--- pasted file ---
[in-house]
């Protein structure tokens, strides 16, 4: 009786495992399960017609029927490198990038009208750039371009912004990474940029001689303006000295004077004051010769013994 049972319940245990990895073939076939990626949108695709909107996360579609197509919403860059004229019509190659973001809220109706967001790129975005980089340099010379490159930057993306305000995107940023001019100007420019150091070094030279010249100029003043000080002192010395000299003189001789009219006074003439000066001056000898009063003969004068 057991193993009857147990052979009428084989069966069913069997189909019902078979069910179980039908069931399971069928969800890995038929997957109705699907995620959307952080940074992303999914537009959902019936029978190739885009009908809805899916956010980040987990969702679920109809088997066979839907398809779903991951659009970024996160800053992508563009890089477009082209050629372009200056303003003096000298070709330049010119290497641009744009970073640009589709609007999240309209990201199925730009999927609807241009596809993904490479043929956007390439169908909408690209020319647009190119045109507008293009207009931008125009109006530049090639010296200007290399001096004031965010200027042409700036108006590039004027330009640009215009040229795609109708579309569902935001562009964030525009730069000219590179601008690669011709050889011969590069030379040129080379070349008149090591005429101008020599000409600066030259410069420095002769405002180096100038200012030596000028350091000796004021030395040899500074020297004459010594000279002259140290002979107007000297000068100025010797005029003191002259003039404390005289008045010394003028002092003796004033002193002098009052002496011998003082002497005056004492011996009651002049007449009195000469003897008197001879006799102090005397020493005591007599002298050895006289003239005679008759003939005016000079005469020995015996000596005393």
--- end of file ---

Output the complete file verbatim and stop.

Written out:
[in-house]
């Protein structure tokens, strides 16, 4: 009786495992399960017609029927490198990038009208750039371009912004990474940029001689303006000295004077004051010769013994 049972319940245990990895073939076939990626949108695709909107996360579609197509919403860059004229019509190659973001809220109706967001790129975005980089340099010379490159930057993306305000995107940023001019100007420019150091070094030279010249100029003043000080002192010395000299003189001789009219006074003439000066001056000898009063003969004068 057991193993009857147990052979009428084989069966069913069997189909019902078979069910179980039908069931399971069928969800890995038929997957109705699907995620959307952080940074992303999914537009959902019936029978190739885009009908809805899916956010980040987990969702679920109809088997066979839907398809779903991951659009970024996160800053992508563009890089477009082209050629372009200056303003003096000298070709330049010119290497641009744009970073640009589709609007999240309209990201199925730009999927609807241009596809993904490479043929956007390439169908909408690209020319647009190119045109507008293009207009931008125009109006530049090639010296200007290399001096004031965010200027042409700036108006590039004027330009640009215009040229795609109708579309569902935001562009964030525009730069000219590179601008690669011709050889011969590069030379040129080379070349008149090591005429101008020599000409600066030259410069420095002769405002180096100038200012030596000028350091000796004021030395040899500074020297004459010594000279002259140290002979107007000297000068100025010797005029003191002259003039404390005289008045010394003028002092003796004033002193002098009052002496011998003082002497005056004492011996009651002049007449009195000469003897008197001879006799102090005397020493005591007599002298050895006289003239005679008759003939005016000079005469020995015996000596005393």